So, Why on earth would you encourage an insect that is considered a pest elsewhere to live and grow in your compost?


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RE: help with fruit flies/fungus gnats in compost

Kimmsr your point has been made. You don't need to repeat it. People can read it - once is pleasing, twice is more then plenty, three times is bothersome, anything more than that is down right rude.

BTW there is more than one way to "manage" a compost pile. A low maintenance, cool, rarely-turned, pile is not necessarily improperly managed. The advantages of a low maintenance pile is that the labor input is minimal. The disadvantage of a low maintenance pile is that it takes longer to get finished compost. A cool pile relies on larger organisms than bacteria for primary decomposition. These insects are not necessarily garden pests.

However this thread is about fruit flies, which pretty much everyone agrees are pesky. No one on this thread is encouraging fruit flies. Everyone on this thread has offered suggestions on how to get rid of fruit flies. The OP can read all of the advice and choose which she would like to try.


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RE: help with fruit flies/fungus gnats in compost

  • Posted by val_s z5 central IL (My Page) on
    Tue, Dec 16, 08 at 8:19

Ahhh...dchall, I see now. Kimmsr must have been referring to you when he wrote:

An entymologist [sic] friend asked me this, "Why on earth would someone want to encourage what are considered garden pests to take up residence in the compost from where they would be spread to the rest of the garden?" when we were talking about this subject.

Since he doesn't preface his posts regarding to whom he is speaking, I sometimes get confused. Also, I mostly agree with you about the fruit flies in the pile. I don't stress over them too much, hence my post that I waited until the leaves fell before covering them up. If I had been too worried about them, I would have run in and shredded more junk mail :-)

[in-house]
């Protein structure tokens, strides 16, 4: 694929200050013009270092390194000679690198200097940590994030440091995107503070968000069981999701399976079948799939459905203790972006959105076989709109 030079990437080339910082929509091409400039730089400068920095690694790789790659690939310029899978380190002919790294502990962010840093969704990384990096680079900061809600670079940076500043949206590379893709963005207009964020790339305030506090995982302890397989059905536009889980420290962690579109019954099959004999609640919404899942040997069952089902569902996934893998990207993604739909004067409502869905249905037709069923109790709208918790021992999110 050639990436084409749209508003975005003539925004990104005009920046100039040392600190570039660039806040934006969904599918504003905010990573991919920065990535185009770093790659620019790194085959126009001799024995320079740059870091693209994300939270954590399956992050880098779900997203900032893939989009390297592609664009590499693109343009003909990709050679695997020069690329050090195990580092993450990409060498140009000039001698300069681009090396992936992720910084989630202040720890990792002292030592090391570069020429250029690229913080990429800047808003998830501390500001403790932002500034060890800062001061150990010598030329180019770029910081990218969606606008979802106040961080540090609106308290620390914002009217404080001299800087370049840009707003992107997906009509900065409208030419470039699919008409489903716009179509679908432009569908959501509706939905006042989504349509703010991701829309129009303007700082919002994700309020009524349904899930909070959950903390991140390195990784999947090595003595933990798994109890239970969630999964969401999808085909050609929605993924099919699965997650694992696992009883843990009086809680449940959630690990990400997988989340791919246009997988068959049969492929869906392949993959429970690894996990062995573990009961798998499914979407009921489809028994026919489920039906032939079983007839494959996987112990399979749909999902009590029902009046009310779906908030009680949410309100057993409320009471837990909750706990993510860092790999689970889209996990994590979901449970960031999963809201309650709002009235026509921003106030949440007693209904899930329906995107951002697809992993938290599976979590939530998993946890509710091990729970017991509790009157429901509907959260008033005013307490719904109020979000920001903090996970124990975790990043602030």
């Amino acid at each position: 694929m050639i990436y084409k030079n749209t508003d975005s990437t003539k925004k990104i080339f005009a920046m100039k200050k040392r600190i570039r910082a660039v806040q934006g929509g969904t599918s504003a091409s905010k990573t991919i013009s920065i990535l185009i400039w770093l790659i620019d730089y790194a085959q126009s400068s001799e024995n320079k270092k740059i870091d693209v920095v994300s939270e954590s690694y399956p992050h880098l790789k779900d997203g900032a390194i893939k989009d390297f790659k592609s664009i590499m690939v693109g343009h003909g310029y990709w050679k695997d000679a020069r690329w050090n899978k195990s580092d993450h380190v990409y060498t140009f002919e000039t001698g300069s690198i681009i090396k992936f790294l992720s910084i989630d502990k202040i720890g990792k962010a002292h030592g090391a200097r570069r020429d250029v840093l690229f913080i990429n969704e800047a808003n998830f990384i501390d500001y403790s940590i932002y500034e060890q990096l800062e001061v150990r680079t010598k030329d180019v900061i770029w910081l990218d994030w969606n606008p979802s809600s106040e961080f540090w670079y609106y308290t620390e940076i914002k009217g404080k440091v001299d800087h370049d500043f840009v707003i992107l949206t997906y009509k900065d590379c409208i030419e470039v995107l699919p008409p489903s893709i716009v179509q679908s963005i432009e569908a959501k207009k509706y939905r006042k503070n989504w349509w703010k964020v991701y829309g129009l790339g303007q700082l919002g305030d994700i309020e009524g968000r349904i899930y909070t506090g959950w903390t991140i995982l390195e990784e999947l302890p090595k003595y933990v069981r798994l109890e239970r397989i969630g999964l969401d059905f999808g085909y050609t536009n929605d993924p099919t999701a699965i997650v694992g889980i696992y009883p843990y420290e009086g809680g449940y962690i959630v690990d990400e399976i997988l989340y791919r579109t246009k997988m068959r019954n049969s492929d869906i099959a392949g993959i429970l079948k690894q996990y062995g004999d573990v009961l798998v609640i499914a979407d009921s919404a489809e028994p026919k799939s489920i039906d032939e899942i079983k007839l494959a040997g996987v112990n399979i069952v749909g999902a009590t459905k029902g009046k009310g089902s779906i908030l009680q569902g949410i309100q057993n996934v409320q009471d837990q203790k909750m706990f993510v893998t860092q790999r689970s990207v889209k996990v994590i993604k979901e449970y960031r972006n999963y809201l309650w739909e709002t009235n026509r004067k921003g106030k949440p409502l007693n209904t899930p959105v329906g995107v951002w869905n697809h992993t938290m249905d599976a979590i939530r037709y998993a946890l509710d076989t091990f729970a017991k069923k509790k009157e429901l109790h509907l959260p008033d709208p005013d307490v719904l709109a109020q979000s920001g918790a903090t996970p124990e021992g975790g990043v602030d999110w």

I have to say I don't like when they fly up from the EM into my face though. Ugh!

Val


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RE: help with fruit flies/fungus gnats in compost

  • Posted by pt03 3 Southern Manitoba (My Page) on
    Tue, Dec 16, 08 at 9:05

-humor- I have no more friends left since I took up composting.

-serious- Sometimes (if I haven't tumbled in a few days and there is fresher materials in them) there are fruit flies/bugs of some kind in the tumblers (only in summer, go figure) but I usually tumble a few times before I add so they get mixed in and are not an issue. Once the material decomposes a bit they don't seem to be around as much.

Lloyd


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edited

  • Posted by pt03 3 Southern Manitoba (My Page) on
    Tue, Dec 16, 08 at 9:22

The original was actually this:

"-humor- I have no more friends left since I took up composting. (by the way it took about three months in a hot pile)"

but took out the last part in case it might offend some.

Lloyd


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RE: help with fruit flies/fungus gnats in compost

  • Posted by ajpa z6 (My Page) on
    Tue, Dec 16, 08 at 11:07

Catch and throw a (live) spider into the pile?

I'm just kidding -- I know nothing about composting but I grew up in the tropics and I hate flies of any kind. Good luck!


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RE: help with fruit flies/fungus gnats in compost

  • Posted by val_s z5 central IL (My Page) on
    Tue, Dec 16, 08 at 16:32

Lloyd - Are you for real?

Not the part about composting your friends...that part I believe.

It's the fact that you didn't post (by the way it took about three months in a hot pile) the first time but then turned around and posted the words right after that. Frankly, I'm offended!

Val - who plagiarizes other people and who's going to....(well, you know where)

PS - to keep it on topic. You CAN get fruit flies in your house on mushy fruit. Yes, it's damp, mushy and wet but my compost wasn't :-)


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RE: help with fruit flies/fungus gnats in compost

Ha! I didn't get Lloyd's joke on composting friends until Val spelled it out. Duh.

Believe it or not - and Lloyd, don't go getting apoplectic - but even though I disagree with Kimm, I think he has as much right to repeat his stance as the rest of the people have to continue to argue with it.